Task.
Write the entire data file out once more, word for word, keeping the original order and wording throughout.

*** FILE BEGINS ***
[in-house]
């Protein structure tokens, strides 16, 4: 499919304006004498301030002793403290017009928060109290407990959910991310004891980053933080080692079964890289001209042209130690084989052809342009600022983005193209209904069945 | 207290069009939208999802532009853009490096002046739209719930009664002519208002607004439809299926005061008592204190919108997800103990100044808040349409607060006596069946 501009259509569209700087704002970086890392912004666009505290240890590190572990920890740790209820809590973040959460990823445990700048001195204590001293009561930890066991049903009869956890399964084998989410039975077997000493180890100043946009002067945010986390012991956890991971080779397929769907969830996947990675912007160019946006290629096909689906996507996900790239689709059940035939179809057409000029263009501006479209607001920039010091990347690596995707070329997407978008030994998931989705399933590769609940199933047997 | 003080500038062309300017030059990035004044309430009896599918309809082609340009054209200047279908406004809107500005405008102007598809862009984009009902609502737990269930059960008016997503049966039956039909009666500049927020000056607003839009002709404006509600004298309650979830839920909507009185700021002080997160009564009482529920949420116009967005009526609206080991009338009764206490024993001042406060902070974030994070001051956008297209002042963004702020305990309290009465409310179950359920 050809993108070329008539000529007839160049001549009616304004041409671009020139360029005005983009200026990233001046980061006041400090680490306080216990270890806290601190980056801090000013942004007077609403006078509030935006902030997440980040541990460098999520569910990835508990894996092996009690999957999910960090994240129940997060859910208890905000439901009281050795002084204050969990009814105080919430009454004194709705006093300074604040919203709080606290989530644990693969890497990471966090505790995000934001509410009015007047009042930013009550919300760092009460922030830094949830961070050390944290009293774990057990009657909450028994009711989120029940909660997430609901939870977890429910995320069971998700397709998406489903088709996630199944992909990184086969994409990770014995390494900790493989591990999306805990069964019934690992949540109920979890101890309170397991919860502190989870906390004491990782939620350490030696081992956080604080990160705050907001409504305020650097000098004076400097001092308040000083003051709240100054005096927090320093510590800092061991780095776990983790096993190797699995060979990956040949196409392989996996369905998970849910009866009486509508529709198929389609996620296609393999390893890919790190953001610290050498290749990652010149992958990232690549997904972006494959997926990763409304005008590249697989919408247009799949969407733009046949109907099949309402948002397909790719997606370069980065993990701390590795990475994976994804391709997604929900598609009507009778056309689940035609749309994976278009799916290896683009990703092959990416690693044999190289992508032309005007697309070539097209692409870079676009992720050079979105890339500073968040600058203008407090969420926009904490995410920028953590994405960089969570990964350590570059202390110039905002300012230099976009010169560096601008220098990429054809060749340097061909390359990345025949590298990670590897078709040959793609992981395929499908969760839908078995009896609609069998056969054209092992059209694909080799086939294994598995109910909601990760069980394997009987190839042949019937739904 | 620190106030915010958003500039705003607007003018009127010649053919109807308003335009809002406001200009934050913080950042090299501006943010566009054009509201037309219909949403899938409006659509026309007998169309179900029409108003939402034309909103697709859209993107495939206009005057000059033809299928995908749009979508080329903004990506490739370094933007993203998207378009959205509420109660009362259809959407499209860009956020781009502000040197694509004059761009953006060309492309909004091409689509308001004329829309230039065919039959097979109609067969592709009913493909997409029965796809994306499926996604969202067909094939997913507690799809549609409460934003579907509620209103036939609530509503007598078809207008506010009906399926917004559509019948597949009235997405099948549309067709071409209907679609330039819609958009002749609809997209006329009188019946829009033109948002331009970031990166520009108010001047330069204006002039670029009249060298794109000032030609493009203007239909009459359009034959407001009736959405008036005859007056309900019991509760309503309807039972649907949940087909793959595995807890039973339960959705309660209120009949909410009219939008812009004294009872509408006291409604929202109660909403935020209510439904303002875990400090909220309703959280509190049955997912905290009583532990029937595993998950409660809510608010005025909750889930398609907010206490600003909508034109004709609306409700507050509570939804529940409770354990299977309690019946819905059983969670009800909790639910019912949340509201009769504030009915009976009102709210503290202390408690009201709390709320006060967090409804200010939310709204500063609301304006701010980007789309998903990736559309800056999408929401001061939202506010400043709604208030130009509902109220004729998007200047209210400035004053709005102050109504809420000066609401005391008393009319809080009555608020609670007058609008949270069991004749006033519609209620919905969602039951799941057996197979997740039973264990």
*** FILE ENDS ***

[in-house]
């Protein structure tokens, strides 16, 4: 499919304006004498301030002793403290017009928060109290407990959910991310004891980053933080080692079964890289001209042209130690084989052809342009600022983005193209209904069945 | 207290069009939208999802532009853009490096002046739209719930009664002519208002607004439809299926005061008592204190919108997800103990100044808040349409607060006596069946 501009259509569209700087704002970086890392912004666009505290240890590190572990920890740790209820809590973040959460990823445990700048001195204590001293009561930890066991049903009869956890399964084998989410039975077997000493180890100043946009002067945010986390012991956890991971080779397929769907969830996947990675912007160019946006290629096909689906996507996900790239689709059940035939179809057409000029263009501006479209607001920039010091990347690596995707070329997407978008030994998931989705399933590769609940199933047997 | 003080500038062309300017030059990035004044309430009896599918309809082609340009054209200047279908406004809107500005405008102007598809862009984009009902609502737990269930059960008016997503049966039956039909009666500049927020000056607003839009002709404006509600004298309650979830839920909507009185700021002080997160009564009482529920949420116009967005009526609206080991009338009764206490024993001042406060902070974030994070001051956008297209002042963004702020305990309290009465409310179950359920 050809993108070329008539000529007839160049001549009616304004041409671009020139360029005005983009200026990233001046980061006041400090680490306080216990270890806290601190980056801090000013942004007077609403006078509030935006902030997440980040541990460098999520569910990835508990894996092996009690999957999910960090994240129940997060859910208890905000439901009281050795002084204050969990009814105080919430009454004194709705006093300074604040919203709080606290989530644990693969890497990471966090505790995000934001509410009015007047009042930013009550919300760092009460922030830094949830961070050390944290009293774990057990009657909450028994009711989120029940909660997430609901939870977890429910995320069971998700397709998406489903088709996630199944992909990184086969994409990770014995390494900790493989591990999306805990069964019934690992949540109920979890101890309170397991919860502190989870906390004491990782939620350490030696081992956080604080990160705050907001409504305020650097000098004076400097001092308040000083003051709240100054005096927090320093510590800092061991780095776990983790096993190797699995060979990956040949196409392989996996369905998970849910009866009486509508529709198929389609996620296609393999390893890919790190953001610290050498290749990652010149992958990232690549997904972006494959997926990763409304005008590249697989919408247009799949969407733009046949109907099949309402948002397909790719997606370069980065993990701390590795990475994976994804391709997604929900598609009507009778056309689940035609749309994976278009799916290896683009990703092959990416690693044999190289992508032309005007697309070539097209692409870079676009992720050079979105890339500073968040600058203008407090969420926009904490995410920028953590994405960089969570990964350590570059202390110039905002300012230099976009010169560096601008220098990429054809060749340097061909390359990345025949590298990670590897078709040959793609992981395929499908969760839908078995009896609609069998056969054209092992059209694909080799086939294994598995109910909601990760069980394997009987190839042949019937739904 | 620190106030915010958003500039705003607007003018009127010649053919109807308003335009809002406001200009934050913080950042090299501006943010566009054009509201037309219909949403899938409006659509026309007998169309179900029409108003939402034309909103697709859209993107495939206009005057000059033809299928995908749009979508080329903004990506490739370094933007993203998207378009959205509420109660009362259809959407499209860009956020781009502000040197694509004059761009953006060309492309909004091409689509308001004329829309230039065919039959097979109609067969592709009913493909997409029965796809994306499926996604969202067909094939997913507690799809549609409460934003579907509620209103036939609530509503007598078809207008506010009906399926917004559509019948597949009235997405099948549309067709071409209907679609330039819609958009002749609809997209006329009188019946829009033109948002331009970031990166520009108010001047330069204006002039670029009249060298794109000032030609493009203007239909009459359009034959407001009736959405008036005859007056309900019991509760309503309807039972649907949940087909793959595995807890039973339960959705309660209120009949909410009219939008812009004294009872509408006291409604929202109660909403935020209510439904303002875990400090909220309703959280509190049955997912905290009583532990029937595993998950409660809510608010005025909750889930398609907010206490600003909508034109004709609306409700507050509570939804529940409770354990299977309690019946819905059983969670009800909790639910019912949340509201009769504030009915009976009102709210503290202390408690009201709390709320006060967090409804200010939310709204500063609301304006701010980007789309998903990736559309800056999408929401001061939202506010400043709604208030130009509902109220004729998007200047209210400035004053709005102050109504809420000066609401005391008393009319809080009555608020609670007058609008949270069991004749006033519609209620919905969602039951799941057996197979997740039973264990």